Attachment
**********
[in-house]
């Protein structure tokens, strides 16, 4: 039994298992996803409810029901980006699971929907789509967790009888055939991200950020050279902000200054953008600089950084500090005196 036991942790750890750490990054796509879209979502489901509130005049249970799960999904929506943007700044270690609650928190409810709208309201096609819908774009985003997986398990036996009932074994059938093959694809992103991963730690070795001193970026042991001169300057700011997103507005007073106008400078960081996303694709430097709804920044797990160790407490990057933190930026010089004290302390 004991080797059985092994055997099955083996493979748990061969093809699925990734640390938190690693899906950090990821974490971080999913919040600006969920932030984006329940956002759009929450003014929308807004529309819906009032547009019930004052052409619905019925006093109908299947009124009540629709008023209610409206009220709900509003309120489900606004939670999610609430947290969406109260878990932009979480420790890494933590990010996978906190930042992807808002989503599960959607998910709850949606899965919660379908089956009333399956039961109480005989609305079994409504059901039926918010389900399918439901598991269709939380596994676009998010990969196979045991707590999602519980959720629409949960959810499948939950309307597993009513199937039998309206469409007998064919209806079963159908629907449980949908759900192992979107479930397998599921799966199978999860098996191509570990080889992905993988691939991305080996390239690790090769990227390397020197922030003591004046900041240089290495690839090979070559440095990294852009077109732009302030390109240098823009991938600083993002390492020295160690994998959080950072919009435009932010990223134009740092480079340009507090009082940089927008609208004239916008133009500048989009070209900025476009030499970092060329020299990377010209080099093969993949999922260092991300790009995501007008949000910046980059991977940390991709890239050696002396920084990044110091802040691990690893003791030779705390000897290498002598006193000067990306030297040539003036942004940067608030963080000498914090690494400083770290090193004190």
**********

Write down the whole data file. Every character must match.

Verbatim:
[in-house]
């Protein structure tokens, strides 16, 4: 039994298992996803409810029901980006699971929907789509967790009888055939991200950020050279902000200054953008600089950084500090005196 036991942790750890750490990054796509879209979502489901509130005049249970799960999904929506943007700044270690609650928190409810709208309201096609819908774009985003997986398990036996009932074994059938093959694809992103991963730690070795001193970026042991001169300057700011997103507005007073106008400078960081996303694709430097709804920044797990160790407490990057933190930026010089004290302390 004991080797059985092994055997099955083996493979748990061969093809699925990734640390938190690693899906950090990821974490971080999913919040600006969920932030984006329940956002759009929450003014929308807004529309819906009032547009019930004052052409619905019925006093109908299947009124009540629709008023209610409206009220709900509003309120489900606004939670999610609430947290969406109260878990932009979480420790890494933590990010996978906190930042992807808002989503599960959607998910709850949606899965919660379908089956009333399956039961109480005989609305079994409504059901039926918010389900399918439901598991269709939380596994676009998010990969196979045991707590999602519980959720629409949960959810499948939950309307597993009513199937039998309206469409007998064919209806079963159908629907449980949908759900192992979107479930397998599921799966199978999860098996191509570990080889992905993988691939991305080996390239690790090769990227390397020197922030003591004046900041240089290495690839090979070559440095990294852009077109732009302030390109240098823009991938600083993002390492020295160690994998959080950072919009435009932010990223134009740092480079340009507090009082940089927008609208004239916008133009500048989009070209900025476009030499970092060329020299990377010209080099093969993949999922260092991300790009995501007008949000910046980059991977940390991709890239050696002396920084990044110091802040691990690893003791030779705390000897290498002598006193000067990306030297040539003036942004940067608030963080000498914090690494400083770290090193004190």